How Viagra is saving children with heart problems - WLOX.com - The News for South Mississippi

How Viagra is saving children with heart problems

By Karen Abernathy - bio | email

Heart disease kills a half a million people year. And while we typically associate it with adults, children are also affected.

One growing problem among children, is pulmonary hypertension, a potentially deadly blood vessel disorder that makes the heart work harder. Now, doctors are turning to a very adult drug, Viagra, to treat the condition in kids.

The blue pill known to help erectile dysfunction is now helping children with serious health problems - children like 3-year-old Genevieve Hernandez.  Little Genevieve suffers from pulmonary hypertension - a lack of oxygen causes her to pass out. 

Her Mom, Sandra Hernandez remembers that she "heard a smash on the floor. I turned around and I looked and she was face down on the floor."

Dr. James Swift, Pediatric Intensive Care Physician at Sunrise Children's Hospital in Las Vegas, says that Pulmonary Hypertension "doesn't allow enough oxygen into the bloodstream and then circulate to the rest of the body."  That's because the has to work harder, to force the blood through.  If the pressure gets high enough, eventually the heart can't keep up and less blood can circulate through the lungs to pick up oxygen.  That's what causes patients to become tired, dizzy and short of breath.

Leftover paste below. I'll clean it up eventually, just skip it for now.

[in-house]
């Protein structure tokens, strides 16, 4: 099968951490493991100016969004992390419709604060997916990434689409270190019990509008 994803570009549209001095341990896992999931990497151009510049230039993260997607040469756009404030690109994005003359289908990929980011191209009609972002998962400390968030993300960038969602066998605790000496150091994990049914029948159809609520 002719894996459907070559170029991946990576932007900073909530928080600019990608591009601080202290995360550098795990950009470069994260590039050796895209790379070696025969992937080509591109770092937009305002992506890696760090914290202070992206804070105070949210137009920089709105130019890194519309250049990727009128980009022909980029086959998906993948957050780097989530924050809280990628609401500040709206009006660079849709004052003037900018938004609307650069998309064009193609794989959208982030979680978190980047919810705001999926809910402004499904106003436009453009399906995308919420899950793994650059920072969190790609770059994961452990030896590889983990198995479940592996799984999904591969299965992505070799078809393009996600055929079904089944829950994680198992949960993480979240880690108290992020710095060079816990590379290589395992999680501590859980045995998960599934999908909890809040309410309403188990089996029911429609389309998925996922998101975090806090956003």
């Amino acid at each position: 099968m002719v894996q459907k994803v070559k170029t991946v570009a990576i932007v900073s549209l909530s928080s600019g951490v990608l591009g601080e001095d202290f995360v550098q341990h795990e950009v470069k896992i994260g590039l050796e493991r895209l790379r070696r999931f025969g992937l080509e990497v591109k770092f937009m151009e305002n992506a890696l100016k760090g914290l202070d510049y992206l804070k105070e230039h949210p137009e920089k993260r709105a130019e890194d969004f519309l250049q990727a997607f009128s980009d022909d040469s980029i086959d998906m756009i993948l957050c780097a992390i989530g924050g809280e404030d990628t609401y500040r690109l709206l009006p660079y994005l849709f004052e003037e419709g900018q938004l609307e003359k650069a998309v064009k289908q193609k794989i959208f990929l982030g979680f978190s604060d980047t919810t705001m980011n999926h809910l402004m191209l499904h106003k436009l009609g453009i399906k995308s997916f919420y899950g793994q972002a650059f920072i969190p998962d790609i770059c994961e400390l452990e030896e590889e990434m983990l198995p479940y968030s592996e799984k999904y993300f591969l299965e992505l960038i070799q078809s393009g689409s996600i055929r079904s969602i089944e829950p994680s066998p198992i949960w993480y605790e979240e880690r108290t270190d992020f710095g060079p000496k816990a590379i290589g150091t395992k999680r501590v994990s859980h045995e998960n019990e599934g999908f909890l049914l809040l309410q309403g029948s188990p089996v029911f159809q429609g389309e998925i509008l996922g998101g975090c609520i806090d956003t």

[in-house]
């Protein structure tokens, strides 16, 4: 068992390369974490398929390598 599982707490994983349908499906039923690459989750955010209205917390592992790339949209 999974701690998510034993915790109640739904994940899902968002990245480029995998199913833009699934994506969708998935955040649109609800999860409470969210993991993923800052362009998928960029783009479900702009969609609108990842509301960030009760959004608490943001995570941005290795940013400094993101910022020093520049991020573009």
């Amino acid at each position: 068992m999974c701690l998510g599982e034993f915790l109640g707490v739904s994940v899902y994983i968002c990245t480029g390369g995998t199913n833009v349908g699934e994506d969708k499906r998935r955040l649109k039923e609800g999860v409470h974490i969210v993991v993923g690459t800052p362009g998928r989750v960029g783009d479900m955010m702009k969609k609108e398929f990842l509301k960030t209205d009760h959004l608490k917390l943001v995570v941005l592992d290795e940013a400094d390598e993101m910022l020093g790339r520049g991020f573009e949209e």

Typically the only options are heart and lung transplants, but doctors use Viagra to open up the vessels. It's not really surprising if you consider that when the FDA approved the drug in 1998, it was to treat angina.   

"Nitric oxide was developed for these types of issues in the lungs, and one of the byproducts was, Hey, this medication can also dilate blood vessels in other parts of the body and treat things like erectile dysfunction."

Even newborns are taking Viagra. Pulmonary hypertension is virtually a death sentence for newborn babies and is also life threatening for children.

Still, some parents are skeptical about giving their children Viagra. 

"If we have a child who's in their teen years, they obviously go, 'Well, how do I explain this?' I was like, 'What? We're just like, really? Viagra?' But it's working," Hernandez said. 

Doctors say this is not a cure, but a treatment to bridge the gap for children, until a cure is found. Children who take Viagra will typically need to stay on it for their entire life. And while it saves lives, potential risks include blindness, liver damage, and upset stomach.

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